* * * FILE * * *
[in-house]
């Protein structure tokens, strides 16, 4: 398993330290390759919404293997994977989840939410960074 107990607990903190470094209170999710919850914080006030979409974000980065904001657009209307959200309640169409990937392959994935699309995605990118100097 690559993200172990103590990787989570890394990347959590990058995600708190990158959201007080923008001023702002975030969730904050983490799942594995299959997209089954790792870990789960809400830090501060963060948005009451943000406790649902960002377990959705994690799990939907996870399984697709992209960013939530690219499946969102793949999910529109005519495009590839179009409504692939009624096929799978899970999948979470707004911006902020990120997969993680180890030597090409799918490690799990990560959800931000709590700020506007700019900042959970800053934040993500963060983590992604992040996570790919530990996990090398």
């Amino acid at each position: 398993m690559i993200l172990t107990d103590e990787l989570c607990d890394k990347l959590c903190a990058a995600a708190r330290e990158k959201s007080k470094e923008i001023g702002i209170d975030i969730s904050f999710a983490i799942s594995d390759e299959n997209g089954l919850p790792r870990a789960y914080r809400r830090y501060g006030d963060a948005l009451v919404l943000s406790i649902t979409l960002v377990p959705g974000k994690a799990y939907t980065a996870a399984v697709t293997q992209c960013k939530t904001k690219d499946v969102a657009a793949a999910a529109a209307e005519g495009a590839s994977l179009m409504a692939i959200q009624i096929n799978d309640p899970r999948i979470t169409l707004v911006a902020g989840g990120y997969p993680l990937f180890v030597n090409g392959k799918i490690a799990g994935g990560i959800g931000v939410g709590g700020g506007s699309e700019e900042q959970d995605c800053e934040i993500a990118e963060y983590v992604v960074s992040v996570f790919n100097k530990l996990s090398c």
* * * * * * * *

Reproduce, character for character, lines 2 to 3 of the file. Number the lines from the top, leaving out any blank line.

């Protein structure tokens, strides 16, 4: 398993330290390759919404293997994977989840939410960074 107990607990903190470094209170999710919850914080006030979409974000980065904001657009209307959200309640169409990937392959994935699309995605990118100097 690559993200172990103590990787989570890394990347959590990058995600708190990158959201007080923008001023702002975030969730904050983490799942594995299959997209089954790792870990789960809400830090501060963060948005009451943000406790649902960002377990959705994690799990939907996870399984697709992209960013939530690219499946969102793949999910529109005519495009590839179009409504692939009624096929799978899970999948979470707004911006902020990120997969993680180890030597090409799918490690799990990560959800931000709590700020506007700019900042959970800053934040993500963060983590992604992040996570790919530990996990090398």
């Amino acid at each position: 398993m690559i993200l172990t107990d103590e990787l989570c607990d890394k990347l959590c903190a990058a995600a708190r330290e990158k959201s007080k470094e923008i001023g702002i209170d975030i969730s904050f999710a983490i799942s594995d390759e299959n997209g089954l919850p790792r870990a789960y914080r809400r830090y501060g006030d963060a948005l009451v919404l943000s406790i649902t979409l960002v377990p959705g974000k994690a799990y939907t980065a996870a399984v697709t293997q992209c960013k939530t904001k690219d499946v969102a657009a793949a999910a529109a209307e005519g495009a590839s994977l179009m409504a692939i959200q009624i096929n799978d309640p899970r999948i979470t169409l707004v911006a902020g989840g990120y997969p993680l990937f180890v030597n090409g392959k799918i490690a799990g994935g990560i959800g931000v939410g709590g700020g506007s699309e700019e900042q959970d995605c800053e934040i993500a990118e963060y983590v992604v960074s992040v996570f790919n100097k530990l996990s090398c």